preflight-folder-items

Can’t get much easier than that! Next time let your computer do all the heavy lifting.

About the Author, Katie Major

I'm a graphic designer with a passion for typography, learning, photography, reading, knitting, and playing music. Check out some of my personal projects here.
Discover More by Katie Major

Discussion

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  • http://twitter.com/MortenFC Morten F Christensen

    I actually thought this post would offer more. This is pretty much Indesign 101. But tricks of the trade are always welcome, and very often you offer advice that's news to most people. Keep it up!

  • Vim82

    I've never really used Indesign, is this software used mainly for printing, or is this tutorial just based on one thing that Indesign can do?

  • barcodeprinter

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  • barcodeprinter

    Skylark Sales Corporation is a leading supplier of Labeling Equipment, Industrial Labels, Printed Labels, Barcode Labels, Food Labels, Security Labels, Packaging Labels, Product Labels, Holograms, Adhesive Tapes etc. In business since 1997, we have the experience necessary to help you with all of your marking and labeling needs.
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  • geoffmay

    InDesign's preflight is SOOOOOOOOOOOOO useful. I remember the days of manually having to collect all the images and fonts. Ugh!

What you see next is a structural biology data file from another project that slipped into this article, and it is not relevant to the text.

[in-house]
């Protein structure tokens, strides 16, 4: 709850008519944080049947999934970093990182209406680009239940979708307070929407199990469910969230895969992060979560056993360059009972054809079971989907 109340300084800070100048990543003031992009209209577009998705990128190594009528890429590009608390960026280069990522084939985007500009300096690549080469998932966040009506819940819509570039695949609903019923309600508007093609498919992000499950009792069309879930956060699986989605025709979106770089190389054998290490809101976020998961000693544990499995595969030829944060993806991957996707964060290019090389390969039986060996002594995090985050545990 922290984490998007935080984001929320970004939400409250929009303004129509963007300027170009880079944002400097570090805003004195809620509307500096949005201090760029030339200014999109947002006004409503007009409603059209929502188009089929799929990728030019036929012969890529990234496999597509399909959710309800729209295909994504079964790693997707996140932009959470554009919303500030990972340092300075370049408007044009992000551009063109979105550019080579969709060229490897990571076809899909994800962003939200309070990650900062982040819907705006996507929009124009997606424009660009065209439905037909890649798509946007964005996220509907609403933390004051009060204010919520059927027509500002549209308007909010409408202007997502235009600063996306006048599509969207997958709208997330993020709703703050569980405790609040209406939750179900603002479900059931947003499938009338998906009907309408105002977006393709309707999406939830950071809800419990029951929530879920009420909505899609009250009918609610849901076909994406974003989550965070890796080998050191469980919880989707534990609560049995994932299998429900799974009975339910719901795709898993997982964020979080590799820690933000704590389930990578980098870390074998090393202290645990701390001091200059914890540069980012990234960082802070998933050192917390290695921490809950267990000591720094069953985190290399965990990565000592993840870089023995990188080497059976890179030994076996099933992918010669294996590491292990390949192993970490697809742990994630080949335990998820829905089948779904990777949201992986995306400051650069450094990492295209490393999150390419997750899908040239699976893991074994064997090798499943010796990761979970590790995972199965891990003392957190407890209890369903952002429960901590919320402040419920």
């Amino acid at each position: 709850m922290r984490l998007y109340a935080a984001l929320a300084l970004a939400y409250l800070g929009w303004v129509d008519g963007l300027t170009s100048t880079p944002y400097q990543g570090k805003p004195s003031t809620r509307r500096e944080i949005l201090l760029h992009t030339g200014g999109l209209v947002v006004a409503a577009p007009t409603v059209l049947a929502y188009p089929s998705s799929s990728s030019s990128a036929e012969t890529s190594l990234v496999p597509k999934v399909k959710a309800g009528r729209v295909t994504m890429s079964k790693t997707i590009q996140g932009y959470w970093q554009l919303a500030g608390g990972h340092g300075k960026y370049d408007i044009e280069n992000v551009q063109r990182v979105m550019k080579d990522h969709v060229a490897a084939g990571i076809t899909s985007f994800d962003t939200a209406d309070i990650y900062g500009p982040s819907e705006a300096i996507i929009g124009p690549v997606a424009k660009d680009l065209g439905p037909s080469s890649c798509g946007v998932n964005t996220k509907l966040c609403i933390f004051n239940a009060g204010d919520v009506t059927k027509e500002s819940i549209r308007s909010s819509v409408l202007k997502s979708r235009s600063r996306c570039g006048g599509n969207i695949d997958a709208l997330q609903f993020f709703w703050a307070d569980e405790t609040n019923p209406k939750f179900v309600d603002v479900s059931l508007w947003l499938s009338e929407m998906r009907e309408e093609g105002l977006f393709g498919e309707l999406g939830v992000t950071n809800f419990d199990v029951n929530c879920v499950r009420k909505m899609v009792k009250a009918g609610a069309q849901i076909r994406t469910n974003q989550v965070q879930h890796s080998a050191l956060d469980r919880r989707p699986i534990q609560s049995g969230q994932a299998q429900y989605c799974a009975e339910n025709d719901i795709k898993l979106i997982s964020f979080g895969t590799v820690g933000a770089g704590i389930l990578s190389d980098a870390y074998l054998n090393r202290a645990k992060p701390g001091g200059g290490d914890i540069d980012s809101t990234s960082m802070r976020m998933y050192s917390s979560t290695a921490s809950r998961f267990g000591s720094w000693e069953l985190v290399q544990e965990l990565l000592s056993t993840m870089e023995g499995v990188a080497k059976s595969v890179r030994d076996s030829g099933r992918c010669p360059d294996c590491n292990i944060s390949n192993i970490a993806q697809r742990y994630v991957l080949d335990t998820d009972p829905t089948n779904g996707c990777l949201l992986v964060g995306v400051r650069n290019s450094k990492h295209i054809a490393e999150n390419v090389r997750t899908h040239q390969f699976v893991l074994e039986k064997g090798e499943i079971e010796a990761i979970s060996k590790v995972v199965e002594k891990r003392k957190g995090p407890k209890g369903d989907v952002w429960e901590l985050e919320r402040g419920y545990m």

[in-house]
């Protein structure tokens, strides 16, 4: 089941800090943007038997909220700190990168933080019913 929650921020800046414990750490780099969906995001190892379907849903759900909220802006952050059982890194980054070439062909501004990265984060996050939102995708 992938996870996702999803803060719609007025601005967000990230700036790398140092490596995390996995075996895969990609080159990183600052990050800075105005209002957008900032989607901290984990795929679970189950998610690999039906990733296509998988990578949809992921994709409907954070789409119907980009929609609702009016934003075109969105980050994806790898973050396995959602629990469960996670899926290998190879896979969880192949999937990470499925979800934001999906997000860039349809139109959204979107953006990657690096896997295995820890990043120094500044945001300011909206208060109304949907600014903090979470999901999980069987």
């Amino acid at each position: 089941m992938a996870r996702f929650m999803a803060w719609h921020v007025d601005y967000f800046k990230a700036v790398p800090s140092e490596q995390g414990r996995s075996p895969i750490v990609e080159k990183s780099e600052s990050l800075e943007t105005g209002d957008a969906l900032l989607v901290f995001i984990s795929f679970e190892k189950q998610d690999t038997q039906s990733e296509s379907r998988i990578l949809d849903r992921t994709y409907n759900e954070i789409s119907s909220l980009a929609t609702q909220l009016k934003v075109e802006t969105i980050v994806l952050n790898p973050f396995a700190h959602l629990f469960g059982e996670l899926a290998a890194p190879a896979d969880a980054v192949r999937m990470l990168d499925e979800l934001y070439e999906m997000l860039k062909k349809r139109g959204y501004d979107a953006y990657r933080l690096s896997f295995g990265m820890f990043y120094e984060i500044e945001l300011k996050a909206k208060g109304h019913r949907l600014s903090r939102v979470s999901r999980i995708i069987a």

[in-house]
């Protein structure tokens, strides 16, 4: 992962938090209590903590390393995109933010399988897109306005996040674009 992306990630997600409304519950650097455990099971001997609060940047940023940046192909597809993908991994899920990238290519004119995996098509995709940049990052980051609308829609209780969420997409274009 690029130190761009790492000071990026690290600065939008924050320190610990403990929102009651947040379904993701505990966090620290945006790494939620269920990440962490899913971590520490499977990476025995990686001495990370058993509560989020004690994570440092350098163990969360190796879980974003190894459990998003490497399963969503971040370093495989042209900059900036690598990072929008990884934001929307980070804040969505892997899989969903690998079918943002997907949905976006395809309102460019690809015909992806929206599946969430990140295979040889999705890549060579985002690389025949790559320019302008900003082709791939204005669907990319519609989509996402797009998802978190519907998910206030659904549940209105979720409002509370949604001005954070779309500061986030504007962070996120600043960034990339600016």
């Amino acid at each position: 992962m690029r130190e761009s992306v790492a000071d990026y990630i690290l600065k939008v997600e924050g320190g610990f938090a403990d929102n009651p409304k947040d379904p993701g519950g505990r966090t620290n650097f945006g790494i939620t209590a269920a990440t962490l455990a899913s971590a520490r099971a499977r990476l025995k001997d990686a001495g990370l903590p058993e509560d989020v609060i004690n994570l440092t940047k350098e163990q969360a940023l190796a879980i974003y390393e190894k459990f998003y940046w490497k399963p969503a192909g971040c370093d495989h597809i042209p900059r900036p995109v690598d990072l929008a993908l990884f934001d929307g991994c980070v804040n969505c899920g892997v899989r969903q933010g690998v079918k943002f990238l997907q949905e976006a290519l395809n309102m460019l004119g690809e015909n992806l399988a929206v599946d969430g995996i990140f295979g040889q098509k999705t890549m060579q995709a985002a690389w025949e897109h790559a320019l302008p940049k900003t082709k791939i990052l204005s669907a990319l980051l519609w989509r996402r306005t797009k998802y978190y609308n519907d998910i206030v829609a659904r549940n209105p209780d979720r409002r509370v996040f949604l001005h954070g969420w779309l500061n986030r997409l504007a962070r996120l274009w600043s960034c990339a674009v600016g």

• geoffmay

    InDesign is a page layout program.

    This is just showing you how to collect all the files for output in InDesign once you're done with the document. Even if you have files and fonts all over the place, it finds them and collects them neatly into a folder (even has subfolders, I believe).

  • http://coghillcartooning.com George Coghill

    Not sure if you are referring to the CS4 Preflight feature, but yeah Preflight in CS4 is quite powerful.

  • http://www.theherne.com Herne

    I find the “package” feature pretty messy. It breaks up font families when only pieces are used, and the “links” folder is pretty generic. It's fine for a quick-and-dirty “grab everything I need” process, but I much prefer to keep all of my fonts and links organized in folders that I create myself.

  • adam

    Good quick tip for anyone using InDesign. I use this almost every day. I also find it useful when doing large layouts (catalogs) since it points out what links have not been converted to CMYK.

  • aragorn78

    Thank you Katie… People like you make this world a better place.
    Pierre

  • jakestevens